Though in a different context to what happened a century ago, Mexico’s living an era of social dissatisfaction and partition. The idea of a revolution woos the mind of those who would like to see or of those who are in fear of a true coming of social equity within the country. But, and that’s where this context differentiation is notorious, today’s discontent is not shared by a large number of those who are afflicted by the strangling and invisible hand of globalization. Reckon firstly that 10 percent of Mexico’s population already lives in the U.S. The cynical eye might think that this is a twisted plan to recover the territories lost to the U.S. in the mid 19th Century, or that Vicente Fox’s platform of social benefit and economy activation dwelled in exporting cheap labor to the aforementioned regions. That’s one of many factors opposite to early 20th Century Mexico. In those days the only exiles were leftwing intellectuals who actually developed plans and even movements to throw out then dictator Porfirio Díaz. Today Mexico’s intellectuals living abroad are, mainly, getting their “market” education (mere managerial training) in U.S. and European institutions to later come back and manage transnational interests and set commercial-friendly policy. At the same time, the poor and the lower middle class are mentally devoid or alienated from their condition chiefly by the system’s agenda setters: mass media. It is easier and more comfortable to stay home and watch girls in miniskirts kissing fly guys on every telenovela (soap operas) than acquiring vital information for the development of national processes and democracy, if such a thing exists. TV and news corporations (information as a product and not as a tool, hence marketable) shape the mind of millions and present us a show in which the bad ones are always those complaining, suffering, dying, and fighting for their rights. They fight their wars but their wars always win. The shapeless monster of public opinion keenly attacks our desire of belonging and in just a split second Mexico’s all right and those victims of injustice only want to create havoc and disturb the minds of the good Mexicans. Religion also plays a factor contrary again to what happened in the early 1900’s. Mexico is almost 100 percent catholic. A superstitious society cannot progress when a superstitious party holds over the reigns of the nation. Hence any idea of community progress or social good, which are more Christian than Christianity itself, seems to hit hard the mind of those safeguards of morality, values, and tradition. Finally, parsing history is crucial to weigh the chances of another revolution. The Mexican conflict of 1910 was heavily promoted and seen as a chance for many bourgeoisies starving for more power than the one Diaz gave them. Today, the only “right” distribution we find in Mexico is in the power allocation. A hundred years ago, people watching the revolutionary movement talked about a regime change as they did in 2000 when Vicente Fox won the presidential election and ousted long-standing PRI from the highest seat in the nation. Here is where we probably find one of the few, if not the only similarity with the social movement of a century ago. There hasn’t been a shakeup in the old structures. In 1910, those ministers who saw their compadre Diaz step down welcomed the new president just to change offices: the people was betrayed. Today, six years after the well publicized change to “democracy,” Mexicans keep on seeing the same faces and the same consortiums applying the law of the few over the majority. There’s no room for a revolution where Sunday soccer is more important than voting: There’s Football nations everywhere.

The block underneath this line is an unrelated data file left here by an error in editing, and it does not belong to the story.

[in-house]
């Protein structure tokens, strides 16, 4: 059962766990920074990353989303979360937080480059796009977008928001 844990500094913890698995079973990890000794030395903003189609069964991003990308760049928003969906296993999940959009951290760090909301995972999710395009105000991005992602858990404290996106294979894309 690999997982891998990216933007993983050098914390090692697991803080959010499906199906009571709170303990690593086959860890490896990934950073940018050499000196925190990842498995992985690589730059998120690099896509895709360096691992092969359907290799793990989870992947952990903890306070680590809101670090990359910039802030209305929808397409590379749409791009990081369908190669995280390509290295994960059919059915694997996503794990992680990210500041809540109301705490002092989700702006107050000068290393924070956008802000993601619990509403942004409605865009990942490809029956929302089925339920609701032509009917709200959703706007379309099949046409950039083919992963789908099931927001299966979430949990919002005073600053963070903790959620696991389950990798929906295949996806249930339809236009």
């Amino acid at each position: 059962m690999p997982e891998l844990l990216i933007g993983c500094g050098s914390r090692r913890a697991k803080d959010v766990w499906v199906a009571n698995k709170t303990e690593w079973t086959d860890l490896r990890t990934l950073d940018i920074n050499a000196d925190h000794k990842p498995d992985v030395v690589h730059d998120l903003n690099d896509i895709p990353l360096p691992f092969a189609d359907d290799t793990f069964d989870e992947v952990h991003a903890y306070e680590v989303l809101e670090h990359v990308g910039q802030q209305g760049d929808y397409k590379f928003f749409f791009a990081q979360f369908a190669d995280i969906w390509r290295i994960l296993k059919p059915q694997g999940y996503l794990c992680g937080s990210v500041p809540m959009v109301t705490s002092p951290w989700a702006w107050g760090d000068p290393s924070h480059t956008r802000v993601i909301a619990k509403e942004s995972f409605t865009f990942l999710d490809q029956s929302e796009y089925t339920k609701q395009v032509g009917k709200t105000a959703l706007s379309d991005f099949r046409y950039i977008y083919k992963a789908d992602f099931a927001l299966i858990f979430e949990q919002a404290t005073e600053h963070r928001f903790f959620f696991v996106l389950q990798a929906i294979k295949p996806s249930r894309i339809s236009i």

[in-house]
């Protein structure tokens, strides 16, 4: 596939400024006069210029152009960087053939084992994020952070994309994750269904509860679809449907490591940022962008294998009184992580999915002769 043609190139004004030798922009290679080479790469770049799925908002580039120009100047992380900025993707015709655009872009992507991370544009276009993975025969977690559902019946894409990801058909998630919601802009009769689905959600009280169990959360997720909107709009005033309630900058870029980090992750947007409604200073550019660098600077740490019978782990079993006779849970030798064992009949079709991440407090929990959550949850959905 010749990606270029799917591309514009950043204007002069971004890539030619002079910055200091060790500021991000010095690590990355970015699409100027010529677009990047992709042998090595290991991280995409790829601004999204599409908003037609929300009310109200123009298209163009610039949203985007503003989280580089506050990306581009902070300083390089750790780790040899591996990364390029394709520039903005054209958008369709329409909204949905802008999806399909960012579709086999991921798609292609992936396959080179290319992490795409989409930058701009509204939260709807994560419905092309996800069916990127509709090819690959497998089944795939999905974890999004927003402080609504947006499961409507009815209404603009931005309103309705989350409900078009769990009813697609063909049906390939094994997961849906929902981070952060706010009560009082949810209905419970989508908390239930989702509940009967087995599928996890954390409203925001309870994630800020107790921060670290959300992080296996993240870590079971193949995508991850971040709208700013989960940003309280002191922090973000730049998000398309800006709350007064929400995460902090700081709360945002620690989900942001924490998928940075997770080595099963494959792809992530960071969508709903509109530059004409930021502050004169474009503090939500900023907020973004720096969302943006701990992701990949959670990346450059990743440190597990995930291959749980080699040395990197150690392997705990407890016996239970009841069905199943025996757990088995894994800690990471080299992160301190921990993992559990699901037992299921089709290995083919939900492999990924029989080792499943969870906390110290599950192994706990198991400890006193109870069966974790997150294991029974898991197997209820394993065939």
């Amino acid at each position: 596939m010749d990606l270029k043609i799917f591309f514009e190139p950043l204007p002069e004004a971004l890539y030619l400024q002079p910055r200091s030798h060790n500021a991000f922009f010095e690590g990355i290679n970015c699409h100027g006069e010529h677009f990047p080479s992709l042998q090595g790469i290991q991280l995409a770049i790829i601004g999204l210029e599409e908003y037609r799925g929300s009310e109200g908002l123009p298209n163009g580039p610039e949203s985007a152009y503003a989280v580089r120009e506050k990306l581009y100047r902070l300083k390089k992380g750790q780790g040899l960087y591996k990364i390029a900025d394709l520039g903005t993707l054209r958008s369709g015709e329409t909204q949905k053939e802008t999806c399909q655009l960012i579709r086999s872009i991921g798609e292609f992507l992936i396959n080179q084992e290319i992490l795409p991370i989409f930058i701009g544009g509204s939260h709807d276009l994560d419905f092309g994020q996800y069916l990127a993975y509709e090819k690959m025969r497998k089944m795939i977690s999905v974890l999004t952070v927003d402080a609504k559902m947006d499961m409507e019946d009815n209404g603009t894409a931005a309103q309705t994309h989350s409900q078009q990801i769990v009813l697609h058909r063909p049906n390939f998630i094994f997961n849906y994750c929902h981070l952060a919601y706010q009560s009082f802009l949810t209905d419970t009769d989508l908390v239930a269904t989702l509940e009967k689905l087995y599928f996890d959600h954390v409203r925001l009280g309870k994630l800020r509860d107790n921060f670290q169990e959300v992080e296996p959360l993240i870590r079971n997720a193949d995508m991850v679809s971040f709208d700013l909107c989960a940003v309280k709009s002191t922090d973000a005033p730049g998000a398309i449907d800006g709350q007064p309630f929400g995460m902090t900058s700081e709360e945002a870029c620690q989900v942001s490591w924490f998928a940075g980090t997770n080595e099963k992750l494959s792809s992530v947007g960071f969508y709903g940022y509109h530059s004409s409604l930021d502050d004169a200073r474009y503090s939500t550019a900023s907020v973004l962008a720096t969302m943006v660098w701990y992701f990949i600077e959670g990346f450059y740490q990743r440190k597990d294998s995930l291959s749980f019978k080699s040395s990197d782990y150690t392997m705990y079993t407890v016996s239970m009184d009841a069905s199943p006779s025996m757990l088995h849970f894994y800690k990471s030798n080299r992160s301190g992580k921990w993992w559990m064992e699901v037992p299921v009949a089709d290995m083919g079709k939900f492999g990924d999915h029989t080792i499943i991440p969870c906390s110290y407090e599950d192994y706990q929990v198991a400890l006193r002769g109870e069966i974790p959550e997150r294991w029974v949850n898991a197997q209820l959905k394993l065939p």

‘Mexico on brink of socialist revolution?’
Man Trev you always make things sound so much better than they really are.
A safe bet MAH.
I think much of the instability in Mexico was there even prior to the Mexican elections. Most of it happen under President Fox of the “Conservative” PAN party which is made up of “former” members of the Marxist PRI which is also a member of Socialist International.
I would suspect that foreign intelligence agencies in Mexico are assisting in creating the second Mexican Revolution.